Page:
Mr Hughes said: "The fund will buy the cheapest 30 per cent of stocks in the market. The manager will then weed out those that are cheap for a bad reason, such as poor management or financial trouble. There are always some cheaper-than-market-average stocks to be found, and thus there is always good value to be had irrespective of the wider stock market cycle."

Mr Complin's fund, which contains some 150 stocks, has a current average PER of around 10.

While value can be found if delving deep enough into the market, investment commentators agree growth stocks will offer the best opportunities if the stock market recovery continues and investors' appetite for risk increases. "Traditionally, value stocks will outperform in a falling market while growth stocks will do better in a rising market," Mr Dampier said. "But a good investor should be able to pick the best of both worlds."


BT Group may be a sleeping giant to many investors, but to Killik & Co it represents a strong buy opportunity. Paul Kavanagh, a director at Killik & Co, said BT offers a rosy future for two key reasons.

"While the group's core residential fixed-line earnings are under pressure and exposed to further reductions in market share and tightening regulatory price reviews, the outlook is not as difficult as the market's valuation implies, with shares currently yielding 5.7 per cent," he said.

"Second, BT is enjoying a rapidly expanding earnings stream for its residential broadband product. The broadband division reached its target of two million subscribers in January 2004, 10 months ahead of schedule."

Mr Kavanagh also classifies Unilever, the food producer, as good value. Although the 400 brands under Unilever's name grew by only 2.5 per cent in 2003 and it under-performed its peer group over the past year, at current prices there is room for a rebound.

The chairman, Niall FitzGerald, is to retire in September and be succeeded by the foods director, Patrick Cescau, and the group will embark on a strategy designed to deliver stronger shareholder returns. This will be driven by the generation of free cashflow, developing its return on invested capital and managing its weighted average cost of capital. Mr Kavanagh says the group plans to use its free cashflow to reduce debt, which could take the form of a share buyback programme or an enhanced dividend.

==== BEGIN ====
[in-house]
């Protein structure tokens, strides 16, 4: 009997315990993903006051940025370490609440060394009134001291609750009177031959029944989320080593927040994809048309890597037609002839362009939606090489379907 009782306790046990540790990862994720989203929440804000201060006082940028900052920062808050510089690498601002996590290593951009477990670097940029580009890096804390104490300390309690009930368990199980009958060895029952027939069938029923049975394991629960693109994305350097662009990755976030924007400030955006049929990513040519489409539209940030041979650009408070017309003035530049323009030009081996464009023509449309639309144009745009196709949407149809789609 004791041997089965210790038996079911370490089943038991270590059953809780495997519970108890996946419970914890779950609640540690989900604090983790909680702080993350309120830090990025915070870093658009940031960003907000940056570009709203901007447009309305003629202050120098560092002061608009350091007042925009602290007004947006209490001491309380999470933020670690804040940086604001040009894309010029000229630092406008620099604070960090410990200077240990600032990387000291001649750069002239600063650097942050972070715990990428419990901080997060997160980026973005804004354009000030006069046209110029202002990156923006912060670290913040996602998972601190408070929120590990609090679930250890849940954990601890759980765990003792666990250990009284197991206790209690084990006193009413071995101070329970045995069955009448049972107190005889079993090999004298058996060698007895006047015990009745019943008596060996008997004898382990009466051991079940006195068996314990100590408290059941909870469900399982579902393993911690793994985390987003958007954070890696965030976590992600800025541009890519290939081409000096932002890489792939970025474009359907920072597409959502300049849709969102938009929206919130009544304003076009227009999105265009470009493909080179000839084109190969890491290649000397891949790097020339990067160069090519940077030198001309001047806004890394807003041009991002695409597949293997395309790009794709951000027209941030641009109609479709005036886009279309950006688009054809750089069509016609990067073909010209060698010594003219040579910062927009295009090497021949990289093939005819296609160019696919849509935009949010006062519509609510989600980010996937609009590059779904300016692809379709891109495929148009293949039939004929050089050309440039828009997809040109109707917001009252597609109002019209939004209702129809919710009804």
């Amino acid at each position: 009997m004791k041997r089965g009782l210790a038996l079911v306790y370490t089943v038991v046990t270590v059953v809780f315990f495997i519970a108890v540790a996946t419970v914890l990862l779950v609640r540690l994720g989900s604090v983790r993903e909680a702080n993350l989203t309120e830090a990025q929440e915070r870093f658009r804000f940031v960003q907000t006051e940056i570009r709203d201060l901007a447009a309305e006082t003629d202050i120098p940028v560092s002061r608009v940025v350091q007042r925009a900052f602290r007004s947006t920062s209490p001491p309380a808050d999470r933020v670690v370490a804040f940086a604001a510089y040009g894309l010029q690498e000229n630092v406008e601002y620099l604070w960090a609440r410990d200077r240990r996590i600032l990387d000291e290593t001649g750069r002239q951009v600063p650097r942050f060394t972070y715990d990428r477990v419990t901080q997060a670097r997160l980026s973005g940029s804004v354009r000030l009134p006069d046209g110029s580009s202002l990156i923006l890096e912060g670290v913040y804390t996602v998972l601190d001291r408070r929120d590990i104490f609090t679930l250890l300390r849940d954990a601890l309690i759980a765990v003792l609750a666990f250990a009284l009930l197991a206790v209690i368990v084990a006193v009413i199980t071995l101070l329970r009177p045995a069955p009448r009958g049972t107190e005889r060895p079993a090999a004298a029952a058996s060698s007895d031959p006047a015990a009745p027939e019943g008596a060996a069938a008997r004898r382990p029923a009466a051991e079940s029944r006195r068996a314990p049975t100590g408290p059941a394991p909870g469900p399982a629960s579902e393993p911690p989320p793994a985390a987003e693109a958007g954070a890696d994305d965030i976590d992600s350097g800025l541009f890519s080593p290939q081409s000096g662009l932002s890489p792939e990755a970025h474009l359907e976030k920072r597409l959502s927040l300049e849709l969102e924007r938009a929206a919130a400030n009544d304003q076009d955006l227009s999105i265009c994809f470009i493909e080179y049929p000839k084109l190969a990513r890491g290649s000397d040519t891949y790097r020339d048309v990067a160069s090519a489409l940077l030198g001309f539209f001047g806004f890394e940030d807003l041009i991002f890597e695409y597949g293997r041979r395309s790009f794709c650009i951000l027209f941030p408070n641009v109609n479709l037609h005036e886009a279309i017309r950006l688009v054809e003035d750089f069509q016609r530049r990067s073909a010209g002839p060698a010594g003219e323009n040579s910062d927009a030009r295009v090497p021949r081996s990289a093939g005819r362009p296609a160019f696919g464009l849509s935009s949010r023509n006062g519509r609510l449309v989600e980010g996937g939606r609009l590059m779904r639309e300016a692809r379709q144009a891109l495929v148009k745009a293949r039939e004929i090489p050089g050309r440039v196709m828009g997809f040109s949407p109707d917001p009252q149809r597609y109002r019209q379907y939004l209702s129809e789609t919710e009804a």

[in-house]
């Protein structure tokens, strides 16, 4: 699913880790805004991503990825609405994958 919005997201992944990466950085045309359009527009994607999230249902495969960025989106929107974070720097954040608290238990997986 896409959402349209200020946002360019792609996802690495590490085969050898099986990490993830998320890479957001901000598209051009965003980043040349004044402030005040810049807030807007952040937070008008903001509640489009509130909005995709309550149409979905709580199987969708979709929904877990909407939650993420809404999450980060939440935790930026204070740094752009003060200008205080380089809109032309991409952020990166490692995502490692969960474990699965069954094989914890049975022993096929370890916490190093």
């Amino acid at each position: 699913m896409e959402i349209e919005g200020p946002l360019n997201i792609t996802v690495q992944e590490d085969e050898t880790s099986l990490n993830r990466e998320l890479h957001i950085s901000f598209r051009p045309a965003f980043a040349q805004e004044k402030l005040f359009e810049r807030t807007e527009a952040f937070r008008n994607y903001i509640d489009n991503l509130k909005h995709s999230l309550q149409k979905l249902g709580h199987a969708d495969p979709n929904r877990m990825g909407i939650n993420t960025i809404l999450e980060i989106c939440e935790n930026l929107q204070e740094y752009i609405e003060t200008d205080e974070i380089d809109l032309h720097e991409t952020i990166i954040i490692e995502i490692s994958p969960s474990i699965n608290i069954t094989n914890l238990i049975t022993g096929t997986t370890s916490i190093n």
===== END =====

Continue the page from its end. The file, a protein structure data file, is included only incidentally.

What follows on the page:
Michael Hughes, product manager at JPMF, said there are a number of prominent stock opportunities which his UK Strategic Value fund has identified. He said: "Royal Bank of Scotland is trading at a 35 per cent discount to the market on earnings-based valuation metrics, despite beating analyst expectations with full-year 2003 results and growing earnings by over 10 per cent per annum."

Another is British Airways. Mr Hughes said that, despite making a loss last year, the stock is cheap because of its prospective price/earnings ratio, as significant cost-cutting coupled with revenue uplift has led to improved earnings.

Among international stocks, David Currie, manager of the Isis North American fund, likes Duke Energy. He describes this as a turnaround story with new management which is refocusing on the core business of regulated power supply. The stock yields more than 5 per cent.

"Another we like is AllState," Mr Currie said. "This is an insurance company which currently yields 2.5 per cent, but is well positioned to pay higher dividends in future."